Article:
Samsung Galaxy Tab Pro 8.4 The Samsung Galaxy Tab Pro 8.4 packs a sharp pixel-dense screen, zippy performance, and oodles of software features inside a comfortable and lightweight slate.The 8.4 has a gorgeous 2560x1600 359 PPI screen that eclipses the iPad Mini Retina's 326 PPI. Its Adreno 330 GPU is able to run any Android game you throw at it super-smoothly, even on such a high-resolution screen, making the TabPro 8.4 a killer Android gaming device.Also, since the TabPro 8.4 shares the same SoC as the Galaxy Note 3, it inherits that phablet’s stellar battery life, and with its bigger 4800 mAh battery, one can expect even longer run times from the TabPro 8.4 than the already unreal battery life of the Note 3.The tab pro is much better than the g pad 8.3 in almost every aspect, Especially when it comes to the screen as well as the processor.The 8.4-inch body measures in at just 7.2mm thick and 21.9cm wide, meaning it is slim enough to be held, comfortably, in a single hand. What’s more, the streamlined 336g weight is evenly distributed across the tablet’s full form, giving it a comfortably balance when held single-handed.
But, The $399.99 starting price is expensive. It's too easy to block the speakers and trigger the capacitive buttons unintentionally when holding the tablet in landscape orientation. Performance lags when using the multiwindow function.
The bottom line: The premium specs and high-end feel of the Samsung Galaxy Tab Pro 8.4 make it well worth the high price. Specifications
Display type8.4 in
OSAndroid 4.4 (KitKat)
ProcessorSamsung 2.3 GHz
Dimensions (WxDxH)8.6 in x 0.3 in x 6.1 in
Weight11.2 oz VS Apple iPad Mini with Retina Display The iPad Mini with Retina Display adds an excellent high-resolution display that rivals the iPad Air's, a far faster A7 processor, and tops it off with improved Wi-Fi and LTE connectivity, with battery life that's as good or better than in last year's Mini.So Apple: we're still irked that you took this long to deliver us an iPad mini with a Retina display, but by making it the same resolution as the iPad Air (1,536 x 2,048) and higher-res than the competition (the LG, Google and Amazon options all come in at 1,920 x 1,200, albeit offering the same 325PPI) you've given a really cracking screen that goes far beyond what would be acceptable on a tablet.The mini comes in Apple’s two favorite colors, silver and space gray, neither of which I like as much as the dark, dangerous black of last year’s model. Both models are beautifully made and virtually seamless save for the radio module on the LTE model, though they’re the sort of cold machinery that sits in stark contrast to the warm, soft, inviting feel of the Nexus 7. There’s no question that the mini is more impressive and more beautiful, but actual comfort lies in the eye of the beholder.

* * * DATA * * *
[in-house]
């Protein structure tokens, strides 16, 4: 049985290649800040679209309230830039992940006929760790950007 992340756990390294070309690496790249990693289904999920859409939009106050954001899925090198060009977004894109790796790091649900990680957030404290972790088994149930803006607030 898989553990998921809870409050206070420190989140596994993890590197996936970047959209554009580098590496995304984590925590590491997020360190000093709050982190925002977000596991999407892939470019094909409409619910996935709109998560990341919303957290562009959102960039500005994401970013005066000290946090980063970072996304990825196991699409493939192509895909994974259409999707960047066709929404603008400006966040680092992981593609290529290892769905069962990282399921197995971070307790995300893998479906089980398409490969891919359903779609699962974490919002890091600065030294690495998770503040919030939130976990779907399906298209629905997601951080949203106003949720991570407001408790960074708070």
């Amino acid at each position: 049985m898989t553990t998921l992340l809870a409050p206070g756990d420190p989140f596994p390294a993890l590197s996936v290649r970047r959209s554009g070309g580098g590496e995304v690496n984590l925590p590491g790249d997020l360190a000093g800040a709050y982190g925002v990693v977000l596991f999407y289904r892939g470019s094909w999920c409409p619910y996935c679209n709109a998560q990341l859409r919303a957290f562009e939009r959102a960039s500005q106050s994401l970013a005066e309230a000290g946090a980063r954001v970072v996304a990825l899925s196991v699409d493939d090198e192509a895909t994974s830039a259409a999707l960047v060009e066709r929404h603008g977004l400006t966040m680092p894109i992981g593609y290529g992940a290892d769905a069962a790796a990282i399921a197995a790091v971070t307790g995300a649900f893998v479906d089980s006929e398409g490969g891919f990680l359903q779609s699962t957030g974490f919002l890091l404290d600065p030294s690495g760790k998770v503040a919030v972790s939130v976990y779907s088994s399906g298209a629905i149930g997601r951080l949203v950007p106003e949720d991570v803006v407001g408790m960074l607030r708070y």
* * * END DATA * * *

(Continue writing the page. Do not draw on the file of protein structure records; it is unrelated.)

But, A starting price of $399 places it well above the small-tablet competition, and adding more storage or LTE makes it even more expensive. It lacks the innovative Touch ID fingerprint sensor that the iPhone 5S sports.
The bottom line: The new iPad Mini somehow shrinks down the iPad Air into an even more compact package, sacrificing nearly nothing. It's more expensive than before, but it's also the perfect smaller tablet. Specifications
Display type7.9 in
Dimensions (WxDxH)5.3 in x 0.29 in x 7.87 in
Weight0.73 lbs VS Amazon Kindle Fire HD 8.9 The Kindle Fire HD 8.9 has zippier navigation than its 7-inch counterpart, a beautiful high-definition screen, incredibly fast 4G LTE speeds, seamless streaming performance, and access to one of the best media eco systems available. The new Fire HD interface feels better suited on the 8.9-inch screen.
But, Web performance is lacking compared with that of other tablets. Its physical design is fairly plain with buttons that are too flush with its chassis. The curated Appstore means many games and non-entertainment quality apps are not available. There's a $15 opt-out for ads.
In video playback test, which uses the default video player (the Personal Videos app) to continuously play video at full brightness with Wi-Fi enabled, the Kindle Fire HD lasted for 7 hours and 42 minutes. It's a pretty respectable result, although short of the 11 hours that Amazon claims. The bottom line: If you're looking for a pure media consumption experience, the Kindle Fire HD 8.9 delivers better than any tablet before it. People looking for something more utilitarian, however, will want to look elsewhere.
Display type8.9 in- Yes
ProcessorOMAP4470 1.5 GHz
Wireless connectivityIEEE 802.11nIEEE 802.11bIEEE 802.11aIEEE 802.11g
Dimensions (WxDxH)6.4 in x 0.35 in x 9.4 in
Weight20 oz Price;$299.00